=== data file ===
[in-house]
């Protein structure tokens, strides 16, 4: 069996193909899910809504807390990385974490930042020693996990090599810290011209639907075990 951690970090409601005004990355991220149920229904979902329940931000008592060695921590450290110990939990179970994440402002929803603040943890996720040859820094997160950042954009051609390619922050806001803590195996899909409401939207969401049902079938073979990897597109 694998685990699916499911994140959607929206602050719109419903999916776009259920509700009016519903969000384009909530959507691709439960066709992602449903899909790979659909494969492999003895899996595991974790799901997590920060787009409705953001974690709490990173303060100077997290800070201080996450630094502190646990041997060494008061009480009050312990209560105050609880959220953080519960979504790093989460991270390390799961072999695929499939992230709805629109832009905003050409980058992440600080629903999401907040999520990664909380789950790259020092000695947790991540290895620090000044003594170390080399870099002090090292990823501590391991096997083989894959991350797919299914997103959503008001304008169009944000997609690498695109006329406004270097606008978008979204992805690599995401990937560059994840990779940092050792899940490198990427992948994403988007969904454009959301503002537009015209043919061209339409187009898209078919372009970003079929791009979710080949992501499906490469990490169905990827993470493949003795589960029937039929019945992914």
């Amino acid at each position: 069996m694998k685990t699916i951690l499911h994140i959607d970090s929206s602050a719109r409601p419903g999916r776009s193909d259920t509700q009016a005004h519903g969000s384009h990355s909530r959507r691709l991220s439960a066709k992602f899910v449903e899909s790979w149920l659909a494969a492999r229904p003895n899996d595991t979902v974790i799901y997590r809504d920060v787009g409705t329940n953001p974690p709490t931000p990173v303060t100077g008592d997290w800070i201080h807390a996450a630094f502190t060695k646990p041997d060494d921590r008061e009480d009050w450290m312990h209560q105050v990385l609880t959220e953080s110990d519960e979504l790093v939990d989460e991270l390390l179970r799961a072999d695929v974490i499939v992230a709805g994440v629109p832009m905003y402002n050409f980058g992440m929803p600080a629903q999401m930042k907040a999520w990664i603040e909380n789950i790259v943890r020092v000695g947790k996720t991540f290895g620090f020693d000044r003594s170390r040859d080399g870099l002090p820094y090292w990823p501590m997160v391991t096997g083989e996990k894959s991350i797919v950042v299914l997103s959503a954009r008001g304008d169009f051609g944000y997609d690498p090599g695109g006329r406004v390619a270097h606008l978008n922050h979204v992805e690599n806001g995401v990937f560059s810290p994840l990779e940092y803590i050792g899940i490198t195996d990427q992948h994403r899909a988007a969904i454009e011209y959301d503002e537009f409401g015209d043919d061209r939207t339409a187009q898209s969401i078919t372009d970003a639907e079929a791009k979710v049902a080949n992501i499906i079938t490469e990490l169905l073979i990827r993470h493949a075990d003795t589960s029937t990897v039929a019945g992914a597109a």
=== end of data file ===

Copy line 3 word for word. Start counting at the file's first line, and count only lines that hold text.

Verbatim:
């Amino acid at each position: 069996m694998k685990t699916i951690l499911h994140i959607d970090s929206s602050a719109r409601p419903g999916r776009s193909d259920t509700q009016a005004h519903g969000s384009h990355s909530r959507r691709l991220s439960a066709k992602f899910v449903e899909s790979w149920l659909a494969a492999r229904p003895n899996d595991t979902v974790i799901y997590r809504d920060v787009g409705t329940n953001p974690p709490t931000p990173v303060t100077g008592d997290w800070i201080h807390a996450a630094f502190t060695k646990p041997d060494d921590r008061e009480d009050w450290m312990h209560q105050v990385l609880t959220e953080s110990d519960e979504l790093v939990d989460e991270l390390l179970r799961a072999d695929v974490i499939v992230a709805g994440v629109p832009m905003y402002n050409f980058g992440m929803p600080a629903q999401m930042k907040a999520w990664i603040e909380n789950i790259v943890r020092v000695g947790k996720t991540f290895g620090f020693d000044r003594s170390r040859d080399g870099l002090p820094y090292w990823p501590m997160v391991t096997g083989e996990k894959s991350i797919v950042v299914l997103s959503a954009r008001g304008d169009f051609g944000y997609d690498p090599g695109g006329r406004v390619a270097h606008l978008n922050h979204v992805e690599n806001g995401v990937f560059s810290p994840l990779e940092y803590i050792g899940i490198t195996d990427q992948h994403r899909a988007a969904i454009e011209y959301d503002e537009f409401g015209d043919d061209r939207t339409a187009q898209s969401i078919t372009d970003a639907e079929a791009k979710v049902a080949n992501i499906i079938t490469e990490l169905l073979i990827r993470h493949a075990d003795t589960s029937t990897v039929a019945g992914a597109a």